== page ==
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    Wisconsin Lawyer
    March 04, 2010

    Inside the Bar: The Justice System?

    The policy decision makers who fund our justice system must see our justice system as a “system,” as the sum of its parts, not as a bunch of discrete functions that have little relation to one another.

    George C. Brown

    Wisconsin LawyerWisconsin Lawyer
    Vol. 83, No. 3, March 2010

    George BrownStatewide, district attorneys have 117 fewer assistant district attorneys than are needed to handle the cases before them. At the same time, the state public defender is short about the same number of staff attorneys. Add to that, the lack of pay progression means that a lawyer starting tomorrow in either of these offices, and other state-paid attorney positions, will need to practice for 67 years to reach the top of the pay scale.

    To handle the overflow of cases and conflicts before it, the office of the state public defender leans heavily on private bar attorneys, who represent about half the indigent clients accused of crimes. Those private lawyers are paid only $40 per hour, the lowest rate in the nation. This is the same rate that already was too low in the late 1980s. And now, because the legislature has chosen to not fully fund the private bar line item in the state budget, those lawyers who represent indigent clients for the SPD often are not paid for months at a time because the state runs out of money before the end of the fiscal year. Of course, because people who work part-time at a hamburger stand make too much money to get a state public defender, the counties are required to pick up the cost of those people who are still too poor to afford representation.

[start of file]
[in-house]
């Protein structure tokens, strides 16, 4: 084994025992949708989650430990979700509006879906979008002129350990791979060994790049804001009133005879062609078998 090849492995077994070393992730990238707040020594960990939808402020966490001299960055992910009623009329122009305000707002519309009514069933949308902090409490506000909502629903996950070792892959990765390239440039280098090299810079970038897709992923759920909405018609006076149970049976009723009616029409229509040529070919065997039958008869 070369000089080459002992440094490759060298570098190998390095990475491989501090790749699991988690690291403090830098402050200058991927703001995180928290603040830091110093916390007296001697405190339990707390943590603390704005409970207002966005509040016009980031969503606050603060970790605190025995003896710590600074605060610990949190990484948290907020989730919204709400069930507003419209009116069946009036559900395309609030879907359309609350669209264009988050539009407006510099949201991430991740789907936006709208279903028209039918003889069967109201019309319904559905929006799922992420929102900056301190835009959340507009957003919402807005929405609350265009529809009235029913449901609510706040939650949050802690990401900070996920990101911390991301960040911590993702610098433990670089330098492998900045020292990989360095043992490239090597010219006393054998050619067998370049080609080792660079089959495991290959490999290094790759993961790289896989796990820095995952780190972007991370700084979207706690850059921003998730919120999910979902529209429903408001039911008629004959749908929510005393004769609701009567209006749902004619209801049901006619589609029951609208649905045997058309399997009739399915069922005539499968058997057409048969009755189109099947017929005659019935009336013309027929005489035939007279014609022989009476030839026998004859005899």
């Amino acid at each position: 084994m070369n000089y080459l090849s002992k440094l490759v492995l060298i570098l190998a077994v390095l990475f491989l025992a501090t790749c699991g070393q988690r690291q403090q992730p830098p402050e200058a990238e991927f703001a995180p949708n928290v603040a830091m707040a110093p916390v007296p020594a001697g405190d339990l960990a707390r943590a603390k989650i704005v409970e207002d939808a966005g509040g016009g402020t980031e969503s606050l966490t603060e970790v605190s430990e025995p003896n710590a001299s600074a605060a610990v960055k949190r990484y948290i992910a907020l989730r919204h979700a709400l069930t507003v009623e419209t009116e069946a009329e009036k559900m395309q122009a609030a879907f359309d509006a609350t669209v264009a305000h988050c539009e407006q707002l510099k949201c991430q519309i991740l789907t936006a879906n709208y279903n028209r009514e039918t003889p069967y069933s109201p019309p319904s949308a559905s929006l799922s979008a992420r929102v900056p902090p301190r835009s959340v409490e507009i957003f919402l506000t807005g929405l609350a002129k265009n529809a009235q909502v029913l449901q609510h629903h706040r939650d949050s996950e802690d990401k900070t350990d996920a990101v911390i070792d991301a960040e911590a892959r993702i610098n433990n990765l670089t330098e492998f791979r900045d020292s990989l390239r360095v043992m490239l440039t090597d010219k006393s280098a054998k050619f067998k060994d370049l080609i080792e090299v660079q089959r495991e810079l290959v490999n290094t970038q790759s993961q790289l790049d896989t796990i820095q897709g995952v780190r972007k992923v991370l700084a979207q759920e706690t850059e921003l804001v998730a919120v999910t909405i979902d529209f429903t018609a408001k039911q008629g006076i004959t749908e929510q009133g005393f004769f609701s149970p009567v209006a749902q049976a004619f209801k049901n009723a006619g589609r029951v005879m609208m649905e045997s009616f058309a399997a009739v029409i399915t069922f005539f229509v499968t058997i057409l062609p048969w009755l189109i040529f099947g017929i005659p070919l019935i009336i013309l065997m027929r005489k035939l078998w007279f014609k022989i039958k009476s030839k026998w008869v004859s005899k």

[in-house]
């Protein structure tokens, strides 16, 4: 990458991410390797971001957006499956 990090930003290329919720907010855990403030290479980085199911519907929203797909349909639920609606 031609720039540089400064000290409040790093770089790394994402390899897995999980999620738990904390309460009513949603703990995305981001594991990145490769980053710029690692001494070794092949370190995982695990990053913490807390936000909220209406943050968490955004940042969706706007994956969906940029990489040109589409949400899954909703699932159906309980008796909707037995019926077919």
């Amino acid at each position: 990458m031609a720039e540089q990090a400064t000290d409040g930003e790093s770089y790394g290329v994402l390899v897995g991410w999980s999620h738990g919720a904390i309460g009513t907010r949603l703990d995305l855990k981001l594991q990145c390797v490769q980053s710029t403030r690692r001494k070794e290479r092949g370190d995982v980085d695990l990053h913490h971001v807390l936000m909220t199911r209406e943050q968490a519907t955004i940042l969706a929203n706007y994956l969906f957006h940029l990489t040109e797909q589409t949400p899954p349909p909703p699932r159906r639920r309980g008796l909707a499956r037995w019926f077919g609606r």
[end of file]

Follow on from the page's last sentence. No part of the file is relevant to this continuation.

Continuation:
And then we have our courts. While some county boards adequately fund their portion of circuit court costs, in at least one county the judges have to buy their own office paper. In another, the court clerks are paid part time but work full time because of their dedication to the court. Several of these clerks are nearing retirement, and the judges wonder what will happen when the new employees are not willing to donate their time to the court. A few years ago, as I perused one county’s budget, I learned the county was choosing to spend more on parks maintenance than on the entire county court system. Wisconsin’s state appellate courts, which are often regarded as just another state agency rather than as a separate branch of government, face similar challenges because of continuous budget cuts.

    Over time, the legislature has chosen to criminalize types of activity such that, as one legislator stated, we are sending people to jail for crimes for which we used to send them home to their parents. Former Corrections Secretary Sullivan also decried the fact that Wisconsin was soon to be spending more on prisons than on the University of Wisconsin.

    When the state looks at funding the justice system, it does not view it as a system. It looks at the pieces. It sees the trees, while missing the forest. Several years ago, the State Bar and the courts worked together to try to require a fiscal note be applied to every new law that created or enhanced the penalties for a crime. That way, legislators would have at least an idea what it would cost in terms of additional law enforcement requirements, prosecution and defense, and incarceration. That effort failed miserably.

    Now is the time for policy decision makers to begin to see our justice system as a system, as the sum of its parts, not as a bunch of discrete functions that have little or no relation to one another.

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